Benjamin Franklin Terry of Terry's Texas Rangers                                                                 

Burial: Glenwood Cemetery Houston, Harris County, Texas, USA,  Plot: Section E-1

The rangers were sworn into service in September, but Terry delayed their final organization until late November, when they were officially designated the Eighth Texas Cavalry. The regiment started immediately for Virginia but en route was diverted to Nashville and then later ordered to Bowling Green, Kentucky. Terry was killed in the first battle fought by the rangers near Woodsonville, Kentucky, on December 17, 1861. The battle, however, abruptly ended in a Confederate victory. Terry's body was sent by train to Nashville, Tennessee, where the legislature adjourned and joined in a procession escorting the remains to be held in state at the Tennessee Capitol. The body lay in state in New Orleans and then Houston, where the funeral procession was described as "the most imposing ever seen in this state." Governor Lubbock lauded Terry in the state Senate: "no braver man ever lived-no truer patriot ever died." Terry County was later named in his honor.


On December 17 th Terry Rangers were at a place called Woodsonville, Kentucky on the Green River. They were fired on by an enemy concealed in a near-by woods when the colonel ordered a charge and led it across a field towards the woods.  Riding in the lead mounted on a superb horse, [B. F. Terry] standing in his stirrups was the embodiment of chivalry.  A soldier concealed behind a stack of fodder shot him as he passed and he fell in the very first skirmish.  They brought him home at Christmas and laid him to rest at the family burying ground on the Oakland plantation.

Clem Basset long years after told John M. Moore that they captured a German-American soldier who was suppose to have fired the shot and that his captors allowed young David [oldest son of B. F. Terry] to shoot him.

Clarence Wharton's book History of Fort Bend County page 171


In May of 1880 the cemetery at Oakland Plantation was moved to Glenwood Cemetery in Houston.

Glenwood shows the information for section E-1 lot 40;

 Family links: 
 Spouse:
  Mary Pickens Bingham Terry (1821 - 1876)*
 
 Children:
  Cornelia Terry Thatcher (____ - 1934)*
  David Smith Terry (1843 - 1904)*
  Sarah Terry (1845 - 1846)*
  Mary Terry Smith (1847 - 1925)*
  Benjamin Franklin Terry (1850 - 1869)*
  Sally Terry Thatcher (1853 - 1878)*
  Jefferson Kyle Terry (1855 - 1890)*


Benjamin Franklin Terry was raised on the Chenango Plantation


B. F. Terry's relatives buried at Sandy Point Cemetery are;

Terry, Aurelius J.  [abt. 1828] --- 1869    Married Miss Lucy GAUTIER December 15, 1864 in Brazoria County. Military marker. VETERAN OF MEXICAN & CIVIL WARS. BORN IN HINDS COUNTY, MISS. DIED IN HOUSTON IN 1869.

Terry, Clinton Thursday, June 30, 1831 --- Sunday, April 06, 1862 Military Marker Clinton Lucretius Terry, the son of  Joseph R. Terry and Sarah D. (Smith) Terry, was born June 30, 1831, in Clinton, Hines County, Mississippi. He was a brother of  Benjamin Franklin Terry. CLINTON TERRY Born Hinds County, Miss. In 1821 "Was mortally wounded at Shiloh April 6, 1862, while gallantly leading a charge of Terry's Rangers."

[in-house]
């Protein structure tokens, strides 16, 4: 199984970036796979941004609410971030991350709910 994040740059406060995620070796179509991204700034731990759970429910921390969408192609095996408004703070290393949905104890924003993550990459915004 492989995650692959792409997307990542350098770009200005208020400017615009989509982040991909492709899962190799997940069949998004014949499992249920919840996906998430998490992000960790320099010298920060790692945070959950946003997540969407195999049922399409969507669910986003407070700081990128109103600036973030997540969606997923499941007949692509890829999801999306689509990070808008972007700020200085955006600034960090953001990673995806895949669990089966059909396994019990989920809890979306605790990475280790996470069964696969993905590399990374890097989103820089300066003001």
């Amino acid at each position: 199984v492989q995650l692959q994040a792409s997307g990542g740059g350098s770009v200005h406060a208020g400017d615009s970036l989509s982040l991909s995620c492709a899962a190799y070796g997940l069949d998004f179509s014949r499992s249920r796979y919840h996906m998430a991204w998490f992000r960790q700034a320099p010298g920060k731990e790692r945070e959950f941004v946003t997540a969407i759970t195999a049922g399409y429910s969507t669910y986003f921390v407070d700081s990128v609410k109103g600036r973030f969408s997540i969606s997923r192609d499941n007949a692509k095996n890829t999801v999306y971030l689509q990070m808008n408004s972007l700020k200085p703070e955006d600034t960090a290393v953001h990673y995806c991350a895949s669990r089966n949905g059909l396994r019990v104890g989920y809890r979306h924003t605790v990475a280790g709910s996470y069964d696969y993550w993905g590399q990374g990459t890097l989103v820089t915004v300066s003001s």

Terry, Winifred F.  Thursday, October 26, 1837 --- Thursday, January 23, 1862 Winifred was the first wife of Aurelius J. Terry. Clinton M. was their daughter.  

Terry, Clinton M. Friday, November 30, 1855 --- Saturday, March 07, 1868

Sandy Point Cemetery records are here.


Since Kyle Terry died in 1890 before David Terry, who died in 1904, the second plot at Glenwood was purchased for Kyle. There is not a marker for Kyle. David has a marker and it is the only marker on this plot. Glenwood Cemetery [Actually it is Findagrave.com record that is incorrect] indicates that Kyle and David are buried in section E-1 lot 40. They are not.


 

Jefferson Kyle TERRY was born on 26 December 1855 in, Brazoria, TX. He died on 21 January 1890 at the age of 34 in Galveston, TX., murdered at his own trial for murder; shot during "Jaybird Woodpecker Wars."

Kyle Terry - A Texas gunman, Terry killed Henry Williams in February, 1886 in Houston, Texas, shotgunned Ned Gibson on Jan. 21, 1888, at Wharton. Volney Gibson shot and killed Terry on Jan. 21, 1890, in Galveston. -www.legendsofamerica.com 


 

 

 

 

 

 

 

 

 

 

 

 


EIGHTH TEXASCAVALRY

The Eighth Texas Cavalry — or, as it was frequently known, the First Texas Rangers or Terry's Texas Rangers — was mustered into Confederate service at Houston, Texas, September 9, 1861. Almost all of the officers  and many of the enlisted men of the command had seen prior service in the Texas Rangers. Although the unit had been mustered into service in September, 1861, the numerical designation was not given until the following spring, when the regiment was at Bowling Green, Kentucky.

"H"  recruited from Harris and Fort Bend Counties

Similar  to almost all Civil War  units, the Eight Texas Cavalry was often known by an alternate designation  derived from the name of the unit's commanding officer. Unofficial,  alternate  names of this type identified as Leander Lubbock’s Calvary for Company “H”.

The Eighth Texas Cavalry  was  one of the most frequently engaged of all Confederate cavalry units in the Civil War. Records have been found  locating the unit at well  over   one hundred and fifty various type skirmishes,  engagements,  battles,  etc . during  its  career.